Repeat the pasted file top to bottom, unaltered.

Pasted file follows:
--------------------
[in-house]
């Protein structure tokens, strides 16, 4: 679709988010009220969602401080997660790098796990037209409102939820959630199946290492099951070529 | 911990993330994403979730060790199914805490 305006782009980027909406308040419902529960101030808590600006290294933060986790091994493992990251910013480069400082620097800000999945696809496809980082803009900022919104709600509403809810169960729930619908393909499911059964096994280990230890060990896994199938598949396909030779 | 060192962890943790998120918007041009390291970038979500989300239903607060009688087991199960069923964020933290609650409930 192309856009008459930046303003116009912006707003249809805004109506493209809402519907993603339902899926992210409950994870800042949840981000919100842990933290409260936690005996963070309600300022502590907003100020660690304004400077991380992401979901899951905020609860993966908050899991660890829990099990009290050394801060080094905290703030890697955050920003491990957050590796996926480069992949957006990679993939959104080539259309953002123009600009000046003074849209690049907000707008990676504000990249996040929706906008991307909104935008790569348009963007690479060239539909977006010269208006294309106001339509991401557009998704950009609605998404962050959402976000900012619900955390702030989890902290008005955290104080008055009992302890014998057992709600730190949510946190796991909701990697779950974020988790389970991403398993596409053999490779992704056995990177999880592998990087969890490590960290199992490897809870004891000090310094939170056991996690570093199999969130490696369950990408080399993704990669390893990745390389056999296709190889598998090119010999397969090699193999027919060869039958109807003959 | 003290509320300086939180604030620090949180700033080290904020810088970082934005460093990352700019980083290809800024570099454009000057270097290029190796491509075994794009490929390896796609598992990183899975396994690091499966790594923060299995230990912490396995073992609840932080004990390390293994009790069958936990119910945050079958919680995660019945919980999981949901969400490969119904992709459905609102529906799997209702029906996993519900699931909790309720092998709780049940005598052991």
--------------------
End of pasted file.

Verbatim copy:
[in-house]
């Protein structure tokens, strides 16, 4: 679709988010009220969602401080997660790098796990037209409102939820959630199946290492099951070529 | 911990993330994403979730060790199914805490 305006782009980027909406308040419902529960101030808590600006290294933060986790091994493992990251910013480069400082620097800000999945696809496809980082803009900022919104709600509403809810169960729930619908393909499911059964096994280990230890060990896994199938598949396909030779 | 060192962890943790998120918007041009390291970038979500989300239903607060009688087991199960069923964020933290609650409930 192309856009008459930046303003116009912006707003249809805004109506493209809402519907993603339902899926992210409950994870800042949840981000919100842990933290409260936690005996963070309600300022502590907003100020660690304004400077991380992401979901899951905020609860993966908050899991660890829990099990009290050394801060080094905290703030890697955050920003491990957050590796996926480069992949957006990679993939959104080539259309953002123009600009000046003074849209690049907000707008990676504000990249996040929706906008991307909104935008790569348009963007690479060239539909977006010269208006294309106001339509991401557009998704950009609605998404962050959402976000900012619900955390702030989890902290008005955290104080008055009992302890014998057992709600730190949510946190796991909701990697779950974020988790389970991403398993596409053999490779992704056995990177999880592998990087969890490590960290199992490897809870004891000090310094939170056991996690570093199999969130490696369950990408080399993704990669390893990745390389056999296709190889598998090119010999397969090699193999027919060869039958109807003959 | 003290509320300086939180604030620090949180700033080290904020810088970082934005460093990352700019980083290809800024570099454009000057270097290029190796491509075994794009490929390896796609598992990183899975396994690091499966790594923060299995230990912490396995073992609840932080004990390390293994009790069958936990119910945050079958919680995660019945919980999981949901969400490969119904992709459905609102529906799997209702029906996993519900699931909790309720092998709780049940005598052991």